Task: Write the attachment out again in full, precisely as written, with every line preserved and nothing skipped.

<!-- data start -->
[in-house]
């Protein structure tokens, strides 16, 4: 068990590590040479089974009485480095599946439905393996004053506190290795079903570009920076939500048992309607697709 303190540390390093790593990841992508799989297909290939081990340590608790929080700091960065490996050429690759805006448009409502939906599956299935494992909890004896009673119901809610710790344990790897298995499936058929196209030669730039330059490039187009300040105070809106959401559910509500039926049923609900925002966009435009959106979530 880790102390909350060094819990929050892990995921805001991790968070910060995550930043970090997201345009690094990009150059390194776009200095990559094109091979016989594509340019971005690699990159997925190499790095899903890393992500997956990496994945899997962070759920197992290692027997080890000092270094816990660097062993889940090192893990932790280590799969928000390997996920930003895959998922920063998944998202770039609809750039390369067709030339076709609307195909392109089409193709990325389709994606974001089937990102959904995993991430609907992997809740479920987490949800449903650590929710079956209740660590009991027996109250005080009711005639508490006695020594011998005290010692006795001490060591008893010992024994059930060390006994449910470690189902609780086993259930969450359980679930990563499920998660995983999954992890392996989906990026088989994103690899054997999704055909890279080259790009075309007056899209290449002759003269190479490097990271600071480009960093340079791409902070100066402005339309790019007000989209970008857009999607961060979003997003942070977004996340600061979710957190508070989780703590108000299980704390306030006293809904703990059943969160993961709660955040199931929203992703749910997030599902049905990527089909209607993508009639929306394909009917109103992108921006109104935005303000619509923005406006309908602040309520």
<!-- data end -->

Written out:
[in-house]
């Protein structure tokens, strides 16, 4: 068990590590040479089974009485480095599946439905393996004053506190290795079903570009920076939500048992309607697709 303190540390390093790593990841992508799989297909290939081990340590608790929080700091960065490996050429690759805006448009409502939906599956299935494992909890004896009673119901809610710790344990790897298995499936058929196209030669730039330059490039187009300040105070809106959401559910509500039926049923609900925002966009435009959106979530 880790102390909350060094819990929050892990995921805001991790968070910060995550930043970090997201345009690094990009150059390194776009200095990559094109091979016989594509340019971005690699990159997925190499790095899903890393992500997956990496994945899997962070759920197992290692027997080890000092270094816990660097062993889940090192893990932790280590799969928000390997996920930003895959998922920063998944998202770039609809750039390369067709030339076709609307195909392109089409193709990325389709994606974001089937990102959904995993991430609907992997809740479920987490949800449903650590929710079956209740660590009991027996109250005080009711005639508490006695020594011998005290010692006795001490060591008893010992024994059930060390006994449910470690189902609780086993259930969450359980679930990563499920998660995983999954992890392996989906990026088989994103690899054997999704055909890279080259790009075309007056899209290449002759003269190479490097990271600071480009960093340079791409902070100066402005339309790019007000989209970008857009999607961060979003997003942070977004996340600061979710957190508070989780703590108000299980704390306030006293809904703990059943969160993961709660955040199931929203992703749910997030599902049905990527089909209607993508009639929306394909009917109103992108921006109104935005303000619509923005406006309908602040309520």